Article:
Suffolk University provides a live videocast of SJC oral arguments at http://www.suffolk.edu/sjc/ . If you miss the live broadcast, Suffolk will post an archive copy of the video within a few days of the argument. The case number is SJC-10861 if you’d like to watch. While the SJC courtroom is open to the public, there is very little seating available, and we do not encourage folks to attend the oral argument in person.


Since we filed our brief in the Boston Quinn Bill case, the City filed its opposition, and we filed our reply on behalf of the plaintiff officers.  Again, the suit claims that the City of Boston violated the Quinn Bill when it reduced educational stipends to officers.  The City responds that it reduced the payments due to the Commonwealth’s shortfall in Quinn reimbursement, and that it was entitled to do so due to the collective bargaining agreements with the three Boston Police Unions.  The only problem with the City’s response is that the law is clear that parties can’t bargain about everything, and can’t bargain to cut Quinn.  The only state court judge to reach this issue found just that, and we believe the SJC will too.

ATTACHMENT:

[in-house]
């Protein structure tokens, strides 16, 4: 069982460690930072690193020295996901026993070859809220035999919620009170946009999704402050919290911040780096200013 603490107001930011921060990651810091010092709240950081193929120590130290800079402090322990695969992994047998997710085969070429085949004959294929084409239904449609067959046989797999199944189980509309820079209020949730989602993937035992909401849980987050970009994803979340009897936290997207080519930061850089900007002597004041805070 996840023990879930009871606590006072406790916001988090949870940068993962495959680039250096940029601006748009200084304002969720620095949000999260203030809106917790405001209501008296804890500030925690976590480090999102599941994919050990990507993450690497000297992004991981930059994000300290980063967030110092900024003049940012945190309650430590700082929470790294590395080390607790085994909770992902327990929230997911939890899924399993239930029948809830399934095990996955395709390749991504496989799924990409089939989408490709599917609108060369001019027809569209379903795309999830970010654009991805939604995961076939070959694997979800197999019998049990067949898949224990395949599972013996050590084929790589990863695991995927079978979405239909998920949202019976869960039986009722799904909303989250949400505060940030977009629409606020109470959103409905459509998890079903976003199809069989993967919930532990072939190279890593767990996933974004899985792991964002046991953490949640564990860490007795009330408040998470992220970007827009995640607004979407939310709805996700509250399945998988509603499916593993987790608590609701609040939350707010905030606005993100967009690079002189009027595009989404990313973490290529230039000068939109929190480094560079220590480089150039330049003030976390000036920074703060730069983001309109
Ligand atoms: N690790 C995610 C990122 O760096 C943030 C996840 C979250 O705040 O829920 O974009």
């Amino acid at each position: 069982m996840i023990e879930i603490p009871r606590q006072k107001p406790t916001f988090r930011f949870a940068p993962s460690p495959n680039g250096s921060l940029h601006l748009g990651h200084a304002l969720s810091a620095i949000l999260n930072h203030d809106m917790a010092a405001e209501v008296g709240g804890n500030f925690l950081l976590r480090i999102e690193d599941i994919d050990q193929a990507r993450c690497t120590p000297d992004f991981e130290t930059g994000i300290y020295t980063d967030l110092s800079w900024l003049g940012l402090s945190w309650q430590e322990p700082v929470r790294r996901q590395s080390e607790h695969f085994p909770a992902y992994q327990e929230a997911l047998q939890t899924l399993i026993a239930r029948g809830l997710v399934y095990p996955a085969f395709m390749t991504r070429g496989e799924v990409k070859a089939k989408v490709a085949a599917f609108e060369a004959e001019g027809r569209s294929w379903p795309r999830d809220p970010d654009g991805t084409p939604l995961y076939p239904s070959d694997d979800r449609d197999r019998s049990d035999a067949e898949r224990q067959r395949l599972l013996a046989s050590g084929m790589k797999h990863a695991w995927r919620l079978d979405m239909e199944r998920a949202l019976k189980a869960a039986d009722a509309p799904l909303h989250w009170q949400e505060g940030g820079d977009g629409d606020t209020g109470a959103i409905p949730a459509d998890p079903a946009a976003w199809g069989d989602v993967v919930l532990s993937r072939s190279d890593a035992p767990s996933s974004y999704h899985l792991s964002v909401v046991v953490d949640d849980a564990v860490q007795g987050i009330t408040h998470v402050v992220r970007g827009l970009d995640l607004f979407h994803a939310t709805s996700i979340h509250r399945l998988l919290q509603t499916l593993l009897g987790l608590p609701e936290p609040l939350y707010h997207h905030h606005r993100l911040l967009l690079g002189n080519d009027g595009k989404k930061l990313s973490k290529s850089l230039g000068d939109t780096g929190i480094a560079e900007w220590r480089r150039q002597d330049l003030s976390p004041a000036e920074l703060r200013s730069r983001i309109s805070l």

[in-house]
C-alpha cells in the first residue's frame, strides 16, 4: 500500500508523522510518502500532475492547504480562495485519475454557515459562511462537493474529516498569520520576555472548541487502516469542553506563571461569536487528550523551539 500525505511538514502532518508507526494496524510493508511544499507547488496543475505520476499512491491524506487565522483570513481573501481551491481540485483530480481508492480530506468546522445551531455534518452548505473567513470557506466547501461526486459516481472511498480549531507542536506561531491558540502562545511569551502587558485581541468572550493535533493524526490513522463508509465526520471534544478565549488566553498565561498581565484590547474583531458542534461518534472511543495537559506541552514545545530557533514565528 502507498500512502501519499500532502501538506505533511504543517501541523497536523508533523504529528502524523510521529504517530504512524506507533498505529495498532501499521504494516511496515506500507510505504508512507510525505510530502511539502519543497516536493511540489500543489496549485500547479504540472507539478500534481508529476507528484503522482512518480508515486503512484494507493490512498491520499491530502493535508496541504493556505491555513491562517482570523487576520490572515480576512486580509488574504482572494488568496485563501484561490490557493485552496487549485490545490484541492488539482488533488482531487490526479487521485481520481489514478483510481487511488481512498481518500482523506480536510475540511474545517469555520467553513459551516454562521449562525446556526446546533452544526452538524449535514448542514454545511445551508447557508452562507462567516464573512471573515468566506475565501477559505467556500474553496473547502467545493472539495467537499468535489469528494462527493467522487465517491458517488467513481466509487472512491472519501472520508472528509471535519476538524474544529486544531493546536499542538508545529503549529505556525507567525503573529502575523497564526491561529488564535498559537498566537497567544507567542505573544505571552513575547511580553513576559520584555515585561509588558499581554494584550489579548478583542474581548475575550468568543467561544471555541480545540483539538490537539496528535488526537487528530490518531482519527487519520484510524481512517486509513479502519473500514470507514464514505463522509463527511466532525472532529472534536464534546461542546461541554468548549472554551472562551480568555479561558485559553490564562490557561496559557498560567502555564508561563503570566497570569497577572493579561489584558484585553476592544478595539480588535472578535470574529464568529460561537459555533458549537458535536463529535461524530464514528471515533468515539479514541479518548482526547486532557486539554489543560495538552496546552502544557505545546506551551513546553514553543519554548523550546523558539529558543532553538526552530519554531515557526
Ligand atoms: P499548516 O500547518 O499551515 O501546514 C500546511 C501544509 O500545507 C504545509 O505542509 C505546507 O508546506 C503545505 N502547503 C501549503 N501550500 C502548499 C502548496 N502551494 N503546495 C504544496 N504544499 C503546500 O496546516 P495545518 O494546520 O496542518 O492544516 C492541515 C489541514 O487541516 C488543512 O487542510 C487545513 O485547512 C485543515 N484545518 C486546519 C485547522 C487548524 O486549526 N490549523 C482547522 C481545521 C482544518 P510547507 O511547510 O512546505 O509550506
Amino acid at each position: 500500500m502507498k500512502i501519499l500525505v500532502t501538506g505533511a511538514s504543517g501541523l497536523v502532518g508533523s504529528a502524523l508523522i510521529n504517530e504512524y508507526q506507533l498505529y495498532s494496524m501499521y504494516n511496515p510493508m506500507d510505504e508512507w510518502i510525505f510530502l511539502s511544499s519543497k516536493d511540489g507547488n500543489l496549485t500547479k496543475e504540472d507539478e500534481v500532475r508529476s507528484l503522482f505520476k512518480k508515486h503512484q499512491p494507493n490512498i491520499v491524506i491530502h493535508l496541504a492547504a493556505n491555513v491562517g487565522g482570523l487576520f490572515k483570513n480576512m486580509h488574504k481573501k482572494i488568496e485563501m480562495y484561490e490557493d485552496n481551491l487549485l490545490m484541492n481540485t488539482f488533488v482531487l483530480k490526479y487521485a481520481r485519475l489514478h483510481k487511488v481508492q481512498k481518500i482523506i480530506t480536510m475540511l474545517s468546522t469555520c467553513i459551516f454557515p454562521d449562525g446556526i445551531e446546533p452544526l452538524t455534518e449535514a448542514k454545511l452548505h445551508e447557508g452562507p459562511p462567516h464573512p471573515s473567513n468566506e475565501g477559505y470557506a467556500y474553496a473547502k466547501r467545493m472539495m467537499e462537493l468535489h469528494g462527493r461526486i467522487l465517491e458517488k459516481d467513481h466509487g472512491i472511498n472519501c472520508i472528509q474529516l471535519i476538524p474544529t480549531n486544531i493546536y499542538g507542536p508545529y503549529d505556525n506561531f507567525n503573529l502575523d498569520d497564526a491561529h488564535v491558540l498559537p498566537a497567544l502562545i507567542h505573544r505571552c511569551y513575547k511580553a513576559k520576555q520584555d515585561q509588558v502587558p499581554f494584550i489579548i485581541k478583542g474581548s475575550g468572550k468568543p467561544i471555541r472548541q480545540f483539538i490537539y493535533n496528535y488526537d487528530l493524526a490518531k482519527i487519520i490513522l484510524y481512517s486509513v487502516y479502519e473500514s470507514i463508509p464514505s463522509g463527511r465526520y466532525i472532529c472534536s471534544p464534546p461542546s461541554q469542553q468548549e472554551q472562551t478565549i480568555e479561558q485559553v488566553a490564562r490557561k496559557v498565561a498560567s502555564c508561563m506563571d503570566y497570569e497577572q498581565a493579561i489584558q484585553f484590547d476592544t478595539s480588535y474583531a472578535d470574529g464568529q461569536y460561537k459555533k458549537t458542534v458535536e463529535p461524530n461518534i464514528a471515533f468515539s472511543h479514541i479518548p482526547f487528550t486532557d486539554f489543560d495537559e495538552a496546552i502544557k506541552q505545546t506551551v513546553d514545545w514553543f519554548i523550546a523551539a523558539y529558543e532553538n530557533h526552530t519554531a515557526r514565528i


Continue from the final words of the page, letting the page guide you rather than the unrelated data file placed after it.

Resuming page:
The most recent development is that the Massachusetts Municipal Association has filed an Amicus brief in the case defending the city.  This brief is amazing in that the MMA’s counsel waxes poetic about the virtues of bargaining over EVERYTHING.  This is the same MMA that for over 30 years has claimed that it CANNOT bargain about most things – that everything is “an inherent managerial right.”  The MMA saying we should bargain everything is like Michele Bachmann saying something sane.  It’s like the Boston Globe saying that Police Details are great.  It’s like Snookie saying she thinks sobriety is way cool.  You get the idea – it’s a complete 180.

We’re getting ready for, and looking forward to, the argument.  As always, we’ll keep you posted.